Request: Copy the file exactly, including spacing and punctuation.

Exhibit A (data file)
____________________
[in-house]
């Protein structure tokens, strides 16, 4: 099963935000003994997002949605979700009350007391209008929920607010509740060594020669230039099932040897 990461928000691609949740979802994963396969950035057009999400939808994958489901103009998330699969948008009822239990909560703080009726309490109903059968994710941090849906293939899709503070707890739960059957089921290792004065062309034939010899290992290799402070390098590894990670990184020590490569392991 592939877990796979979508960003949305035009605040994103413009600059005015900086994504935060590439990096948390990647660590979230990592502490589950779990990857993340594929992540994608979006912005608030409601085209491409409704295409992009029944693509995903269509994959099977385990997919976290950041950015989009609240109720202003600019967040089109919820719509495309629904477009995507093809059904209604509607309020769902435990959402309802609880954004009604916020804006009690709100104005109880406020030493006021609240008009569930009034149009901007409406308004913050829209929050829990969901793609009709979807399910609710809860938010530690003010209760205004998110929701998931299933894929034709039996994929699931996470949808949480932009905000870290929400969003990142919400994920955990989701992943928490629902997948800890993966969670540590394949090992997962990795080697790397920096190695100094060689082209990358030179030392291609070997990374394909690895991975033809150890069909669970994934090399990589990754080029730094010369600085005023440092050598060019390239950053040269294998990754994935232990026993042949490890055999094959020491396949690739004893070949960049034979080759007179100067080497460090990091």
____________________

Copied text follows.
[in-house]
């Protein structure tokens, strides 16, 4: 099963935000003994997002949605979700009350007391209008929920607010509740060594020669230039099932040897 990461928000691609949740979802994963396969950035057009999400939808994958489901103009998330699969948008009822239990909560703080009726309490109903059968994710941090849906293939899709503070707890739960059957089921290792004065062309034939010899290992290799402070390098590894990670990184020590490569392991 592939877990796979979508960003949305035009605040994103413009600059005015900086994504935060590439990096948390990647660590979230990592502490589950779990990857993340594929992540994608979006912005608030409601085209491409409704295409992009029944693509995903269509994959099977385990997919976290950041950015989009609240109720202003600019967040089109919820719509495309629904477009995507093809059904209604509607309020769902435990959402309802609880954004009604916020804006009690709100104005109880406020030493006021609240008009569930009034149009901007409406308004913050829209929050829990969901793609009709979807399910609710809860938010530690003010209760205004998110929701998931299933894929034709039996994929699931996470949808949480932009905000870290929400969003990142919400994920955990989701992943928490629902997948800890993966969670540590394949090992997962990795080697790397920096190695100094060689082209990358030179030392291609070997990374394909690895991975033809150890069909669970994934090399990589990754080029730094010369600085005023440092050598060019390239950053040269294998990754994935232990026993042949490890055999094959020491396949690739004893070949960049034979080759007179100067080497460090990091």